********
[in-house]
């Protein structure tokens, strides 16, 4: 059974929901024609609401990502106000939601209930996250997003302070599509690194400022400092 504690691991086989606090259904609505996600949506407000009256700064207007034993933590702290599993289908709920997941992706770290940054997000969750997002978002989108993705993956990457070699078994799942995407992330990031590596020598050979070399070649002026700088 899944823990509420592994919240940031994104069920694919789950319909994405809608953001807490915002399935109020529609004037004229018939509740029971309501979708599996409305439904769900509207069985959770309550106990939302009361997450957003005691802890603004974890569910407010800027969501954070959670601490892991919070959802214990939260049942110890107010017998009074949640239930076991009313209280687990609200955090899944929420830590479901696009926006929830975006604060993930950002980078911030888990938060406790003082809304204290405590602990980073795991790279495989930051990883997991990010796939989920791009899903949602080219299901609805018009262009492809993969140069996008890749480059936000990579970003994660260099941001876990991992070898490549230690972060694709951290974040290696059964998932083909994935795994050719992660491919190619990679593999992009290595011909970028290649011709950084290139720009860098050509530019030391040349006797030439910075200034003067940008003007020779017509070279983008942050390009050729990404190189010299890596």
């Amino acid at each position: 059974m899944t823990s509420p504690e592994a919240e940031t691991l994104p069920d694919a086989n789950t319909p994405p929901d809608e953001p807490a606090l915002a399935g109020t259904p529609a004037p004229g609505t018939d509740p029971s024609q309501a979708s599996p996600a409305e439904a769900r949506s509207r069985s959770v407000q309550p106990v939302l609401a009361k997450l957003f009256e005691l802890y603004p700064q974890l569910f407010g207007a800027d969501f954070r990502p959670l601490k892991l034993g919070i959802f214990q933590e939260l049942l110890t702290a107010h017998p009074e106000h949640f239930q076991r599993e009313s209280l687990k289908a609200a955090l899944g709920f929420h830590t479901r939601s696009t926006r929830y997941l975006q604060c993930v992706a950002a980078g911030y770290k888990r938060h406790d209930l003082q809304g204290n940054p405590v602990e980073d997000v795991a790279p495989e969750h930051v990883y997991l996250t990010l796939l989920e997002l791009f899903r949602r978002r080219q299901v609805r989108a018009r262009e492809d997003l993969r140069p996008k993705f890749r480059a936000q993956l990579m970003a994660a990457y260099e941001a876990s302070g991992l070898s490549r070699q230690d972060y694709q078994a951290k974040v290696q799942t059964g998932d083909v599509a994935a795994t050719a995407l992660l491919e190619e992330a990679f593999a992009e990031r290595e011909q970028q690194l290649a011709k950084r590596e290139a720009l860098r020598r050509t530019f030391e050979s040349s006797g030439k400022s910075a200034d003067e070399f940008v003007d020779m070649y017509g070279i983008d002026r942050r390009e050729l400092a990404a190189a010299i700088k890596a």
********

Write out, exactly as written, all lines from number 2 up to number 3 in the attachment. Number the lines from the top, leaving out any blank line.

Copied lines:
């Protein structure tokens, strides 16, 4: 059974929901024609609401990502106000939601209930996250997003302070599509690194400022400092 504690691991086989606090259904609505996600949506407000009256700064207007034993933590702290599993289908709920997941992706770290940054997000969750997002978002989108993705993956990457070699078994799942995407992330990031590596020598050979070399070649002026700088 899944823990509420592994919240940031994104069920694919789950319909994405809608953001807490915002399935109020529609004037004229018939509740029971309501979708599996409305439904769900509207069985959770309550106990939302009361997450957003005691802890603004974890569910407010800027969501954070959670601490892991919070959802214990939260049942110890107010017998009074949640239930076991009313209280687990609200955090899944929420830590479901696009926006929830975006604060993930950002980078911030888990938060406790003082809304204290405590602990980073795991790279495989930051990883997991990010796939989920791009899903949602080219299901609805018009262009492809993969140069996008890749480059936000990579970003994660260099941001876990991992070898490549230690972060694709951290974040290696059964998932083909994935795994050719992660491919190619990679593999992009290595011909970028290649011709950084290139720009860098050509530019030391040349006797030439910075200034003067940008003007020779017509070279983008942050390009050729990404190189010299890596």
């Amino acid at each position: 059974m899944t823990s509420p504690e592994a919240e940031t691991l994104p069920d694919a086989n789950t319909p994405p929901d809608e953001p807490a606090l915002a399935g109020t259904p529609a004037p004229g609505t018939d509740p029971s024609q309501a979708s599996p996600a409305e439904a769900r949506s509207r069985s959770v407000q309550p106990v939302l609401a009361k997450l957003f009256e005691l802890y603004p700064q974890l569910f407010g207007a800027d969501f954070r990502p959670l601490k892991l034993g919070i959802f214990q933590e939260l049942l110890t702290a107010h017998p009074e106000h949640f239930q076991r599993e009313s209280l687990k289908a609200a955090l899944g709920f929420h830590t479901r939601s696009t926006r929830y997941l975006q604060c993930v992706a950002a980078g911030y770290k888990r938060h406790d209930l003082q809304g204290n940054p405590v602990e980073d997000v795991a790279p495989e969750h930051v990883y997991l996250t990010l796939l989920e997002l791009f899903r949602r978002r080219q299901v609805r989108a018009r262009e492809d997003l993969r140069p996008k993705f890749r480059a936000q993956l990579m970003a994660a990457y260099e941001a876990s302070g991992l070898s490549r070699q230690d972060y694709q078994a951290k974040v290696q799942t059964g998932d083909v599509a994935a795994t050719a995407l992660l491919e190619e992330a990679f593999a992009e990031r290595e011909q970028q690194l290649a011709k950084r590596e290139a720009l860098r020598r050509t530019f030391e050979s040349s006797g030439k400022s910075a200034d003067e070399f940008v003007d020779m070649y017509g070279i983008d002026r942050r390009e050729l400092a990404a190189a010299i700088k890596a």